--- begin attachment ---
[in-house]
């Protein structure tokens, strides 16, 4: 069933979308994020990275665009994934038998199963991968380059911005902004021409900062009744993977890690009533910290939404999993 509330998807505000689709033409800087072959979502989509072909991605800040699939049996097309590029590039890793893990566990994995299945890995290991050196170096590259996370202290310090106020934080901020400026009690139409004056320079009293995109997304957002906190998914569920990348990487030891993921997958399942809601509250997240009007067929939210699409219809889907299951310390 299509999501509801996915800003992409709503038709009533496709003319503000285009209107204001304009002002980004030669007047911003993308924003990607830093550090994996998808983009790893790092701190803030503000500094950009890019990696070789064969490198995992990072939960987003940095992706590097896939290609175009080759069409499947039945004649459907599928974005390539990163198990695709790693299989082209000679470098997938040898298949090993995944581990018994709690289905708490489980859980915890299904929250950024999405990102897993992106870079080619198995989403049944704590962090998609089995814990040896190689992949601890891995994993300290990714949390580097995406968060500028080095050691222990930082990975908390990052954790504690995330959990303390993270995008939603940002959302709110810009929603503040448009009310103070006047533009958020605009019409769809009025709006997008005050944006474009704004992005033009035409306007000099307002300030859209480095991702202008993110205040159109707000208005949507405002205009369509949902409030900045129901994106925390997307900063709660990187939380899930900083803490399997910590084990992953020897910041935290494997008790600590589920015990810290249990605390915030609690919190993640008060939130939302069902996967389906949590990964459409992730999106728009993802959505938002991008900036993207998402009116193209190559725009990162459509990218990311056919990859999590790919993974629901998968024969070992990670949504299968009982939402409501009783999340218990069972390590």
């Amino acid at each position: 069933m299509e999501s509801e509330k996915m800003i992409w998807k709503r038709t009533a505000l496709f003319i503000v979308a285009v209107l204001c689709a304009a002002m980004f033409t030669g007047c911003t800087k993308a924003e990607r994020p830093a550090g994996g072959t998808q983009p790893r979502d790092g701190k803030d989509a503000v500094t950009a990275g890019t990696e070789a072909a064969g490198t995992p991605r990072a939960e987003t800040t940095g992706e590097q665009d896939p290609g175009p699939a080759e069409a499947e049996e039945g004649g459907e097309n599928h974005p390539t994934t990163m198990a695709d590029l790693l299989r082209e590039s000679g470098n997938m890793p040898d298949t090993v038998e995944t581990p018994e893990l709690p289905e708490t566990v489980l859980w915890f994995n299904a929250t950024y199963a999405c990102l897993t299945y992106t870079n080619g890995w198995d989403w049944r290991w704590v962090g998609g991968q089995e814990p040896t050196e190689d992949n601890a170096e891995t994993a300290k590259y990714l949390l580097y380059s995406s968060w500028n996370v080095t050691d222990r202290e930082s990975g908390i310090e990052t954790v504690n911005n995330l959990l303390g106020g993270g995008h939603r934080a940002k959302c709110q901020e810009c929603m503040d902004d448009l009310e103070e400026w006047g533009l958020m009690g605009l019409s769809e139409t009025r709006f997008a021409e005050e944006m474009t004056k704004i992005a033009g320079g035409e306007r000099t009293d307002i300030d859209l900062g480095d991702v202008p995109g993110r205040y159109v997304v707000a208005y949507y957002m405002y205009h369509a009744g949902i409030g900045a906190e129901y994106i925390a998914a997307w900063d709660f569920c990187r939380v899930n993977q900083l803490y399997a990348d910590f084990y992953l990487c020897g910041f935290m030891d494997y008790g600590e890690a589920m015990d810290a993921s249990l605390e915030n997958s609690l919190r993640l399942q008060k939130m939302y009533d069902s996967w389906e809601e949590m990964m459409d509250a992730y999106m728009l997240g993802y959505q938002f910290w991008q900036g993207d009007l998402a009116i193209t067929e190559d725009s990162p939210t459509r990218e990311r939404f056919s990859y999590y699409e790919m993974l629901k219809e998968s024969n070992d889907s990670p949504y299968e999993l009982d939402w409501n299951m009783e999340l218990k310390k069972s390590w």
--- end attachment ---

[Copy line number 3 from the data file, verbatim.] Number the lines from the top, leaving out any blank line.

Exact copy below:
């Amino acid at each position: 069933m299509e999501s509801e509330k996915m800003i992409w998807k709503r038709t009533a505000l496709f003319i503000v979308a285009v209107l204001c689709a304009a002002m980004f033409t030669g007047c911003t800087k993308a924003e990607r994020p830093a550090g994996g072959t998808q983009p790893r979502d790092g701190k803030d989509a503000v500094t950009a990275g890019t990696e070789a072909a064969g490198t995992p991605r990072a939960e987003t800040t940095g992706e590097q665009d896939p290609g175009p699939a080759e069409a499947e049996e039945g004649g459907e097309n599928h974005p390539t994934t990163m198990a695709d590029l790693l299989r082209e590039s000679g470098n997938m890793p040898d298949t090993v038998e995944t581990p018994e893990l709690p289905e708490t566990v489980l859980w915890f994995n299904a929250t950024y199963a999405c990102l897993t299945y992106t870079n080619g890995w198995d989403w049944r290991w704590v962090g998609g991968q089995e814990p040896t050196e190689d992949n601890a170096e891995t994993a300290k590259y990714l949390l580097y380059s995406s968060w500028n996370v080095t050691d222990r202290e930082s990975g908390i310090e990052t954790v504690n911005n995330l959990l303390g106020g993270g995008h939603r934080a940002k959302c709110q901020e810009c929603m503040d902004d448009l009310e103070e400026w006047g533009l958020m009690g605009l019409s769809e139409t009025r709006f997008a021409e005050e944006m474009t004056k704004i992005a033009g320079g035409e306007r000099t009293d307002i300030d859209l900062g480095d991702v202008p995109g993110r205040y159109v997304v707000a208005y949507y957002m405002y205009h369509a009744g949902i409030g900045a906190e129901y994106i925390a998914a997307w900063d709660f569920c990187r939380v899930n993977q900083l803490y399997a990348d910590f084990y992953l990487c020897g910041f935290m030891d494997y008790g600590e890690a589920m015990d810290a993921s249990l605390e915030n997958s609690l919190r993640l399942q008060k939130m939302y009533d069902s996967w389906e809601e949590m990964m459409d509250a992730y999106m728009l997240g993802y959505q938002f910290w991008q900036g993207d009007l998402a009116i193209t067929e190559d725009s990162p939210t459509r990218e990311r939404f056919s990859y999590y699409e790919m993974l629901k219809e998968s024969n070992d889907s990670p949504y299968e999993l009982d939402w409501n299951m009783e999340l218990k310390k069972s390590w």